Josh Christina to reignite classic rock and roll rhythms in Port Deposit
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“One of these days I’ll pass away, but in your memory I’ll stay,” sings Josh Christina on his latest single “Old Piano,” a sweeping, bluesy ballad told through aging ivory keys. Christina’s music recaptures the classic rhythms of mid-century rock and roll, revitalizing a genre that may sound familiar to older folks and refreshingly new to younger audiences.
A Maryland native born in 1995, Christina has played hundreds of shows in the last decade. Tomorrow, he’ll add one more — an outdoor gig at Lee’s Landing Dock Bar in Port Deposit.
Christina heard the hits of Elvis Presley nearly a halfcentury after the rock and roll icon achieved legendary status. It was Disney’s Lilo and Stitch that introduced him to “Heartbreak Hotel,” “Hound Dog” and other tracks. From there, he immersed himself in the genre, discovering stars like Little Richard, Jerry Lee Lewis and Chuck Berry who he now cites as influences.
It was the raw energy, he said, that sparked his passion.
“These artists just had something that they just wanted to express,” Christina said in an interview. “They were just having a good time and really just doing something that hadn’t been done before.”
He started playing piano in his teens after seeing the Broadway musical “Million Dollar Quartet,” which features Elvis and Jerry Lee as well as Carl Perkins and Johnny Cash. Growing up in a musical household — his mother sang in clubs up and down Maryland, from D.C. to Philadelphia — he was encouraged to follow his dreams
While everyone knows the names of the rock and roll greats, Christina keeps the flame of the genre burning with his original music.
He thinks the style is due for a comeback because the sound offers something new to younger generations.
“People younger than me and people my age, up to maybe their early thirties — a lot of them don’t really know rock and roll,” he said. “For me, it wasn’t like I was doing it because I was trying to tap into a market. It was just what I like to do when I write. I always had it in me.”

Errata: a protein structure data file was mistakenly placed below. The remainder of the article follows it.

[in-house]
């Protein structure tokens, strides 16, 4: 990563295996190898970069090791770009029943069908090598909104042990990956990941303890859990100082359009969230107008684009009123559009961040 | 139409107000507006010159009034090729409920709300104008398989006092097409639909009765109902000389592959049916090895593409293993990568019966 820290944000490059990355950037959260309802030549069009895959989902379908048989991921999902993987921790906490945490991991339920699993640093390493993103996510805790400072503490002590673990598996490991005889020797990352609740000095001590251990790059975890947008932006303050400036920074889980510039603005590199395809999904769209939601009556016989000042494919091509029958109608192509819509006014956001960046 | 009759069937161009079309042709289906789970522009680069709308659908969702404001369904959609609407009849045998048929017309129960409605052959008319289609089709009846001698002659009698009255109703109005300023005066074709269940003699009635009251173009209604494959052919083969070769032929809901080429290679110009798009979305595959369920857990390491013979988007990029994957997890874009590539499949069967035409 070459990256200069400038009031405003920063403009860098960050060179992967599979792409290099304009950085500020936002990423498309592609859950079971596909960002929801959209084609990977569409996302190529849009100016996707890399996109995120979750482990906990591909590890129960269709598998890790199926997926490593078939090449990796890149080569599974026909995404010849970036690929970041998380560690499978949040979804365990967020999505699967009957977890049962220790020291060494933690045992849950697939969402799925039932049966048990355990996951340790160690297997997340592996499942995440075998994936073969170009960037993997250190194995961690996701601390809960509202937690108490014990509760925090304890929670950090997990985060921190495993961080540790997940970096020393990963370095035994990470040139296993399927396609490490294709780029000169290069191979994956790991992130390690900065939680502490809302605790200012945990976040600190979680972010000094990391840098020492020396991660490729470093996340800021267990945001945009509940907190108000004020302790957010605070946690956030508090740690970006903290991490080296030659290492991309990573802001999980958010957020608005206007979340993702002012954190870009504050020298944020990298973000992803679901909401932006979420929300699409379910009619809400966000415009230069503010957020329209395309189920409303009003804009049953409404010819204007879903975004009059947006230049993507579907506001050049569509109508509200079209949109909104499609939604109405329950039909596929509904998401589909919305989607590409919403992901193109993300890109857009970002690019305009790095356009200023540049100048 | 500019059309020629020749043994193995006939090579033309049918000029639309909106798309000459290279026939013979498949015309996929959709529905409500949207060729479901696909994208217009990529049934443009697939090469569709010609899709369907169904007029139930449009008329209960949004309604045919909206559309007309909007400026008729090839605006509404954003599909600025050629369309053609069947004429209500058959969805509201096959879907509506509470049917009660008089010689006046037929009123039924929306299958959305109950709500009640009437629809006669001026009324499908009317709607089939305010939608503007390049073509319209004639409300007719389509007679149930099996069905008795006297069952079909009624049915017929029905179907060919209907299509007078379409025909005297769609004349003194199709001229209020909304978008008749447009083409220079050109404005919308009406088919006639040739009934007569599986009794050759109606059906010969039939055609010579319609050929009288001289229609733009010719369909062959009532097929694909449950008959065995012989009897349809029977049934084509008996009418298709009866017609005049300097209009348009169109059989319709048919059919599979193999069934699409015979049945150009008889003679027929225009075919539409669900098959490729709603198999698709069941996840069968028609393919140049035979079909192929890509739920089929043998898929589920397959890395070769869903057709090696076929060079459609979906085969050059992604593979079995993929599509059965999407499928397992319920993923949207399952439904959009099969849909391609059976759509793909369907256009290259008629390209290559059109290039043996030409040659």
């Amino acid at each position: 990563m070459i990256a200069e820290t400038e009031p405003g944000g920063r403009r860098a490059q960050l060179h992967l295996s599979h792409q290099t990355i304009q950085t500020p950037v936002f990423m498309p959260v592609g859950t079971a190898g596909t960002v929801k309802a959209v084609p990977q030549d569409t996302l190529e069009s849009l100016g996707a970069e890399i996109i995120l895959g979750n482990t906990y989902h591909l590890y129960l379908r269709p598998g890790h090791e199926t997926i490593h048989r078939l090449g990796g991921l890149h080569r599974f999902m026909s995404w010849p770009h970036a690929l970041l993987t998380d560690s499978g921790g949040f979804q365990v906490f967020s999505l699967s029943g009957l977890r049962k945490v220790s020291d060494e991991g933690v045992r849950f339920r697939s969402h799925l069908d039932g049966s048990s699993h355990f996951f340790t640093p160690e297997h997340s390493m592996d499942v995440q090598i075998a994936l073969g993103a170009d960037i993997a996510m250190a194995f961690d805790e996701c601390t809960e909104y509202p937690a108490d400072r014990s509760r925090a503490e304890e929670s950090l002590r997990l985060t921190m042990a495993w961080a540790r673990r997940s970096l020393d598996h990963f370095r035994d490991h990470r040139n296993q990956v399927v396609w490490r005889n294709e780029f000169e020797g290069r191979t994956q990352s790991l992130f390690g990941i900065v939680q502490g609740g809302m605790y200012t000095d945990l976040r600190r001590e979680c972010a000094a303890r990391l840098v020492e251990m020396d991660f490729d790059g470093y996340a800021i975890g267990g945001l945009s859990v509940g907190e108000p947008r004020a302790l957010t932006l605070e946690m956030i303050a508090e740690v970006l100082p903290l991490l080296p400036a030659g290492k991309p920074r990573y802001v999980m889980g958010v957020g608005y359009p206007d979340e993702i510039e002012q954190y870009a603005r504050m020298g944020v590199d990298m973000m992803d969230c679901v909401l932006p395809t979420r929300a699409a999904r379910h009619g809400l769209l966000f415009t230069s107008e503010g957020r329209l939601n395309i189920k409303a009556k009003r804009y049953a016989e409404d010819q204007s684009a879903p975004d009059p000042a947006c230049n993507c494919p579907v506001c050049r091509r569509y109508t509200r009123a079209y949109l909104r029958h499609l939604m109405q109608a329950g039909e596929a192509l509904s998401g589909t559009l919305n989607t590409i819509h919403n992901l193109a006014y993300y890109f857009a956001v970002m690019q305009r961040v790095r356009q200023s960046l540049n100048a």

Christina counts Elton John among his more recent influences, and brings
elements of the superstar’s flashy stage presence to his own live shows. Fans of all ages crowd together for Elton John, something Christina has seen at his own performances.
“It’s a whole range of people,” he said. “That’s really cool, because I don’t think there’s a lot of musical genres that can do that.”
In 2015, he cut his album “Good Old Love” with Dolly Parton producer Kent Wells, which served as his debut in Nashville. He went to Memphis to record his next record, “Instincts,” in 2018. He has toured around the world and around his home state, and said he loves to perform in front of a crowd.
Being on stage, clears his head.
“You’re up there, you’re into the music, you’re into what you’re doing, you’re into the energy,” he said. “With a good entertainer, they can create energy or electricity between them and the crowd.”
He pulls from his influences to craft his performance style, borrowing the energy of Elvis and the over-the-top outfits and mid-song stunts of Elton John. He said it took he said, him years to figure out what he brought to live shows to make them unique and let him express himself.
“Every artist has something they do that might take them a while to figure out, but people like it and people want to come back and see that artist do it again,” he said. “For me it’s just really just ripping up the keys and doing the stunts — putting my leg up on the piano, laying underneath the piano playing, stuff like that.”